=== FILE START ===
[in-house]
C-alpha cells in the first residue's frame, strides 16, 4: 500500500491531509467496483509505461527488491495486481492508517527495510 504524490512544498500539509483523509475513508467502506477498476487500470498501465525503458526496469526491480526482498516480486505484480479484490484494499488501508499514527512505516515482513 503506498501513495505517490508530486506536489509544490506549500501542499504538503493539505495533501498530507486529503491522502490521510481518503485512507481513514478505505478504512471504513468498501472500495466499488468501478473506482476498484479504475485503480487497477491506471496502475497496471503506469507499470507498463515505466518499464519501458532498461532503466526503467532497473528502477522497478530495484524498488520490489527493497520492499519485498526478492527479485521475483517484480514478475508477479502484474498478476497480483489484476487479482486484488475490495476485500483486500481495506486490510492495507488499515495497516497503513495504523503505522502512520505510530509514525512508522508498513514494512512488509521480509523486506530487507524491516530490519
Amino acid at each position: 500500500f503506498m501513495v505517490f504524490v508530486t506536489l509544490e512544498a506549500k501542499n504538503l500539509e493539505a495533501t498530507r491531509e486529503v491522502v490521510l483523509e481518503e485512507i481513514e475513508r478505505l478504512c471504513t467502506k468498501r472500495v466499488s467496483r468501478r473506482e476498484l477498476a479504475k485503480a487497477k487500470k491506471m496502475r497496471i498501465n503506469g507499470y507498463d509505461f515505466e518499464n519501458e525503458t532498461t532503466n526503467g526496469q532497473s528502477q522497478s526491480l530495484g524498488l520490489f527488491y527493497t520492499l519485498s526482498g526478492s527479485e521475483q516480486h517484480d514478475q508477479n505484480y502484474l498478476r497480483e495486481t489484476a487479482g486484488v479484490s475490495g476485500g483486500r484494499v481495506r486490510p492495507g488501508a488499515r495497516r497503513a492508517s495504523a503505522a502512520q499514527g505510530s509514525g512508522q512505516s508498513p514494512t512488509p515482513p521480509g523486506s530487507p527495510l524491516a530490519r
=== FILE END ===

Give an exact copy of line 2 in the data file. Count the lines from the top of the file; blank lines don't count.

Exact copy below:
C-alpha cells in the first residue's frame, strides 16, 4: 500500500491531509467496483509505461527488491495486481492508517527495510 504524490512544498500539509483523509475513508467502506477498476487500470498501465525503458526496469526491480526482498516480486505484480479484490484494499488501508499514527512505516515482513 503506498501513495505517490508530486506536489509544490506549500501542499504538503493539505495533501498530507486529503491522502490521510481518503485512507481513514478505505478504512471504513468498501472500495466499488468501478473506482476498484479504475485503480487497477491506471496502475497496471503506469507499470507498463515505466518499464519501458532498461532503466526503467532497473528502477522497478530495484524498488520490489527493497520492499519485498526478492527479485521475483517484480514478475508477479502484474498478476497480483489484476487479482486484488475490495476485500483486500481495506486490510492495507488499515495497516497503513495504523503505522502512520505510530509514525512508522508498513514494512512488509521480509523486506530487507524491516530490519